Western Short Story
Heaven, Right off the Train
Tom Sheehan

Western Short Story

Larry Murray was on his way across a long range of grass and little else; no herds of cattle on the move, no sheep eating away on all the little they’d find otherwise, no pack of wild horses offering great promise on the hoof, not a wolf or wild dog in sight, just as if this part of the West had made itself presentable for a keen and wandering eye. Right from the outset, we tend to believe Larry had such an eye.

He was lithe in the saddle, was Larry Murray, curling over to reduce drag and tug on his horse, willing to be uncomfortable for short but mad dashes to gain time, save his animal, get there in good shape, both of them; and he let his sombrero, when the sun allowed, to lay against his back between exchanges of placement; he wanted, of all things, to present himself in the best of conditions. For a week off with pay from his boss, Lorne Lipton, for bringing in a former ranch hand, Luke Grant, along with a few stolen goods, which included the owner’s daughter, just turned 16, slightly bruised, red-faced, somewhat shamed by her ordeal, also a little older than her age as we start this recounting of her nightmare, but thankful as all Hell for Larry Murray who presumably had tracked her through the signs she had left trailside. She didn’t know otherwise, at this time, what good eyes he had on the trail, seeing signs others might not see or were not able to read to good and solid conclusions, no guesswork in the process.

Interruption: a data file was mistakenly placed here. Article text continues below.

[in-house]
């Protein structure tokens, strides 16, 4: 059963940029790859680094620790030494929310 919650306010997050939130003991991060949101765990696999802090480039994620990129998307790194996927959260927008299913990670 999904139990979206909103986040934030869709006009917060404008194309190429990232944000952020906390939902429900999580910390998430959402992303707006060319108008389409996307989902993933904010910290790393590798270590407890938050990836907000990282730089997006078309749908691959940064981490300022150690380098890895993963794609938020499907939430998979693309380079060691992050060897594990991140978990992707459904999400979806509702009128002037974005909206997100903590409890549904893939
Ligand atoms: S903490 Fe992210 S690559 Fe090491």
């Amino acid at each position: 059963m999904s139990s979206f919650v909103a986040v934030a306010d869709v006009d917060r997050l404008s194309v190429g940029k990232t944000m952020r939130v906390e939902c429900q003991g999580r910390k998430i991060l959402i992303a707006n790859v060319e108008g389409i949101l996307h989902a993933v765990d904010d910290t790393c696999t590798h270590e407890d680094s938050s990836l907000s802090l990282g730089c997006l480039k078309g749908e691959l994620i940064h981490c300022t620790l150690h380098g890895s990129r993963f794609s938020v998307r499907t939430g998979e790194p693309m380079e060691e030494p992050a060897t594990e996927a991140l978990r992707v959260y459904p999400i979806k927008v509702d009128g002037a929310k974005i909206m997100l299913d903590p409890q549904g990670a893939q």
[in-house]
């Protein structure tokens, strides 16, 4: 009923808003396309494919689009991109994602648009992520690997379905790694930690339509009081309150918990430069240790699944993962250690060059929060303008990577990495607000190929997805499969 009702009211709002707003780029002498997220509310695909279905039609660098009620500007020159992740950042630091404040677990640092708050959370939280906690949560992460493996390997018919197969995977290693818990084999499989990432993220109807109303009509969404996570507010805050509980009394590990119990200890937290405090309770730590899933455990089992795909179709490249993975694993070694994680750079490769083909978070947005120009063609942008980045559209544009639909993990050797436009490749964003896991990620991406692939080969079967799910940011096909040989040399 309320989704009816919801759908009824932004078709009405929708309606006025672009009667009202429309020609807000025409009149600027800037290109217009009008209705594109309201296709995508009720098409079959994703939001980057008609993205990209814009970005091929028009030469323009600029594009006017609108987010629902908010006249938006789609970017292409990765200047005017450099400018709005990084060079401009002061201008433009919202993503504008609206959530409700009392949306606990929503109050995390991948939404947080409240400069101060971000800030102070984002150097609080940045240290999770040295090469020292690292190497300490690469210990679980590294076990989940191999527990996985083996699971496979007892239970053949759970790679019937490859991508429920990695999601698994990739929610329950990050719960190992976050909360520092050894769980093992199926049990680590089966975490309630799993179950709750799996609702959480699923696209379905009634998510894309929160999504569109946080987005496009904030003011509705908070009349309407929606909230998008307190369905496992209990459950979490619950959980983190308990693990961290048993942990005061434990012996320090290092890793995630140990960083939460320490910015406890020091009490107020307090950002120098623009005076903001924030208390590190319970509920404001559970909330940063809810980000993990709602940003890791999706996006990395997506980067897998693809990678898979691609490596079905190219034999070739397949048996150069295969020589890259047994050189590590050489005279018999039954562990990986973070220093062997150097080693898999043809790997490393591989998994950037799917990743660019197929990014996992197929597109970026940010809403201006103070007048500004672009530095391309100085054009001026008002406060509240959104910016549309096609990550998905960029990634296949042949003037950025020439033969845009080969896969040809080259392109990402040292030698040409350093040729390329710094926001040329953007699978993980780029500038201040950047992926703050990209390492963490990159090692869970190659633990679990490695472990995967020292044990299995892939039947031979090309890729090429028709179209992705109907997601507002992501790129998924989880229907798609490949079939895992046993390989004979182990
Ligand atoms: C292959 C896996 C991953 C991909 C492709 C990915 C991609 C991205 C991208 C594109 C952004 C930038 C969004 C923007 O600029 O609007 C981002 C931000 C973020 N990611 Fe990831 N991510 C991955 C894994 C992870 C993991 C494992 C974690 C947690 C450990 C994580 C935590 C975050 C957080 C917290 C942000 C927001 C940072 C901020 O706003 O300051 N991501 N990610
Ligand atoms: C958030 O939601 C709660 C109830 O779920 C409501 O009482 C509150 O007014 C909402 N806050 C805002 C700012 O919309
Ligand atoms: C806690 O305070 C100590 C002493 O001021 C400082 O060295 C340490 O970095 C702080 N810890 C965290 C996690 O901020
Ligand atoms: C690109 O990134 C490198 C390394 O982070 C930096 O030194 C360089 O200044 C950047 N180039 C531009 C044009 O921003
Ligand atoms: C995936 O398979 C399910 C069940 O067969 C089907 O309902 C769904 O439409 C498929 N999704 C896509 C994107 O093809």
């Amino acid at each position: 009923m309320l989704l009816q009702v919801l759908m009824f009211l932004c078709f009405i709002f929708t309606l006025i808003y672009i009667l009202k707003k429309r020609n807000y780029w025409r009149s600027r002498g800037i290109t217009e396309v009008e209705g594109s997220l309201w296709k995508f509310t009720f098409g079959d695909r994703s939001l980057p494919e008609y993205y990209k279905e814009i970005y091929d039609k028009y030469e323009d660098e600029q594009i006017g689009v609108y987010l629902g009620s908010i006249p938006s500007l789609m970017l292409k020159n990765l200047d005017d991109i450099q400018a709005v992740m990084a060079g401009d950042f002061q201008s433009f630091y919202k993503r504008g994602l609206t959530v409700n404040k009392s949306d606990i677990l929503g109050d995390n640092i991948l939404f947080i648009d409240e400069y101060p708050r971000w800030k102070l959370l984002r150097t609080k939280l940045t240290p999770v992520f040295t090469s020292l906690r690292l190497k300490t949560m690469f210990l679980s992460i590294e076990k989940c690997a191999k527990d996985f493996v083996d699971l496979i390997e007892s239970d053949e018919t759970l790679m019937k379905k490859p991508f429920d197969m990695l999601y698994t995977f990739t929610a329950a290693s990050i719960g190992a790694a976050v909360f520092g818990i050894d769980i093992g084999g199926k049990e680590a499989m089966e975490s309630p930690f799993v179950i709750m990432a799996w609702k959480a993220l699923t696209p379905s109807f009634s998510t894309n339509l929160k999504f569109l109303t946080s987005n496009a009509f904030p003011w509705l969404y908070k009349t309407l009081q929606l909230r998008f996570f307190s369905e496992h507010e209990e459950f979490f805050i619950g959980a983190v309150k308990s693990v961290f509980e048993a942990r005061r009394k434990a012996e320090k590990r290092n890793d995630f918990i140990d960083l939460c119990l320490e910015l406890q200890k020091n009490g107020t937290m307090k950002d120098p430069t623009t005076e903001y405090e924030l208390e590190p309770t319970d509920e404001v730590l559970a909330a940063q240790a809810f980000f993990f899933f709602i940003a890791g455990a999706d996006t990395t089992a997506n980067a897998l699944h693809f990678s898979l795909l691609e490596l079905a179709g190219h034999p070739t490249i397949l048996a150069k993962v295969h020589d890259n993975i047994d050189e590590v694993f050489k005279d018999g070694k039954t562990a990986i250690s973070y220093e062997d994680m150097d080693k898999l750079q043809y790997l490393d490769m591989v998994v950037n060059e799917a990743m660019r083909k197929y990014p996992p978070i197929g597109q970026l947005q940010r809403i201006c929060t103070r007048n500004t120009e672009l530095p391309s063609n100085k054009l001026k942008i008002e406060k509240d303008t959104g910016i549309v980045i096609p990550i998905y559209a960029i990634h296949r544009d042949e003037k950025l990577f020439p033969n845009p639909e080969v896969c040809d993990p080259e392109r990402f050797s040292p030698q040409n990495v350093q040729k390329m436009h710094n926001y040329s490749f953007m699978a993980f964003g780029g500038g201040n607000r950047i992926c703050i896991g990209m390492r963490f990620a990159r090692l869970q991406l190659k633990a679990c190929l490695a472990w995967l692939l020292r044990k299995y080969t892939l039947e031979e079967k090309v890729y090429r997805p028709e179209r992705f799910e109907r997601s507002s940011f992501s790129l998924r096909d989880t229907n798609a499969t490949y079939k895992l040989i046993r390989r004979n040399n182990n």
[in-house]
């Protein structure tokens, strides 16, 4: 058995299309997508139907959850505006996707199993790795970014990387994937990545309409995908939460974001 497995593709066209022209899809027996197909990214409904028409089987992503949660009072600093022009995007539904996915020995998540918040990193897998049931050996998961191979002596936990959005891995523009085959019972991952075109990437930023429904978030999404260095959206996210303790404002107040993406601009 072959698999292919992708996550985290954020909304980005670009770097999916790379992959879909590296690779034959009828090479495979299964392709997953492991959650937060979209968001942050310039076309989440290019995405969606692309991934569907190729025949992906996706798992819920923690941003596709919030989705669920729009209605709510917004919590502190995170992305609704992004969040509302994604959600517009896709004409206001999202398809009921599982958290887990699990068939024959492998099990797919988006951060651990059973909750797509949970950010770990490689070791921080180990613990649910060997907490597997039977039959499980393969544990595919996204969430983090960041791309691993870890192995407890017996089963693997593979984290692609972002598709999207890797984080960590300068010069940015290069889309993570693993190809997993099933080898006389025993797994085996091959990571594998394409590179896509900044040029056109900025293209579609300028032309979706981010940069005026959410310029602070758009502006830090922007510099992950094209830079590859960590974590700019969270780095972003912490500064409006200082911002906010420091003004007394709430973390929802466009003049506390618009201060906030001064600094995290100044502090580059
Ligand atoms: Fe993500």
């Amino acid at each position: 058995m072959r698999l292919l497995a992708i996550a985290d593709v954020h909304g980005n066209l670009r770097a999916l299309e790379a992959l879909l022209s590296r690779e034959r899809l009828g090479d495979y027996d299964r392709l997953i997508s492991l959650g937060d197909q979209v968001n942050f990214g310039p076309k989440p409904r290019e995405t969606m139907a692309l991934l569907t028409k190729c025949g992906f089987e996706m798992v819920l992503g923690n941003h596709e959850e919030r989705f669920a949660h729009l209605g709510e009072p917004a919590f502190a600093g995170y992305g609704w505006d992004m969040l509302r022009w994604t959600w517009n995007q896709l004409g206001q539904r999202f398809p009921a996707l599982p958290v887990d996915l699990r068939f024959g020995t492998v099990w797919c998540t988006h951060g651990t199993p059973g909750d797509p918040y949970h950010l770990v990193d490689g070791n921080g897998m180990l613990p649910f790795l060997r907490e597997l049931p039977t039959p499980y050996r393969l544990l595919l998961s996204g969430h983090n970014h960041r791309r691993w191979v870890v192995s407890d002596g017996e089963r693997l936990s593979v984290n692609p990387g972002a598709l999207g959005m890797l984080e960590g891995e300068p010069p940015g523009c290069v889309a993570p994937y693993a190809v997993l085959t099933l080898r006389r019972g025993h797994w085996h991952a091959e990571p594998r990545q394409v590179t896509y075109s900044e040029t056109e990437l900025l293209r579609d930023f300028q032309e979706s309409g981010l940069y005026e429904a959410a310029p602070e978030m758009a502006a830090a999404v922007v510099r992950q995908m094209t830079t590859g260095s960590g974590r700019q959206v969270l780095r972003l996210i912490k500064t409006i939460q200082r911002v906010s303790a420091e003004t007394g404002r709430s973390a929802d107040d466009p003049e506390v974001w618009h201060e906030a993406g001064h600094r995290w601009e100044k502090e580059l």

“When my father lets me,’ said the owner’s daughter, the owner’s rescued daughter, “I’m getting married, now that I know what I’m supposed to do, and capable of its needs and deeds, and I’ll want a man such as you because, like he says, I’ll be the owner of the L-Dash-L someday, and for sure, days like the past few ones we’ve been through, drag on his spirit and on his health more than is apparent. He’s not going to be here forever, which he knows and I know”

She shook her head in a slow motion of disbelief at her own spoken words, her face suddenly flush with the reality of them, images quickly leaping through her mind, nearly spelled out for a likable guy, a rescuer, but a guy to begin with, one of “them.”

She spoke again from her open mind, “When he finds out all that really happened to me, he’ll understand. And he might shoot Luke Grant on the spot, right on the porch or in the front room with all my mother’s treasures just like they were standing at attention. Her plates will come crashing down from their places on the shelves, and the tea cups like miniature souvenirs on a still parade all across the top of the walls.”

Lucie’s eyes, at that discussion, were fluttering with quick memories, images packed one atop the other, each one outdoing the other, time revolving quickly, completely. Her face could not hide the fact that she was noting much of her past, the way odd colors found her cheeks, frowns came and went with near clarity of cause. She proved time and time again that she had a good memory, and the will to reflect on it willingly to make a point, to empower an argument.

Larry Murray was at full attention himself, Lucie having this unbent, untwisted way of saying things that flung open his mind with their clear power, the way things were, all the way. “You talk the way it is, Lucie, straight off the top of the whole damned kitchen table. No pretty stuff to hide things, to change their colors, to paint them up as being otherwise. You tell it like it is. I admire the Hell out of you for that. It could be damned uncomfortable otherwise.” He didn’t think that he too would be this direct with her, now a 16-year-old woman of the world, all the way into the loop of things, of life itself with all its changes, accidental or intentional on the map of womanhood.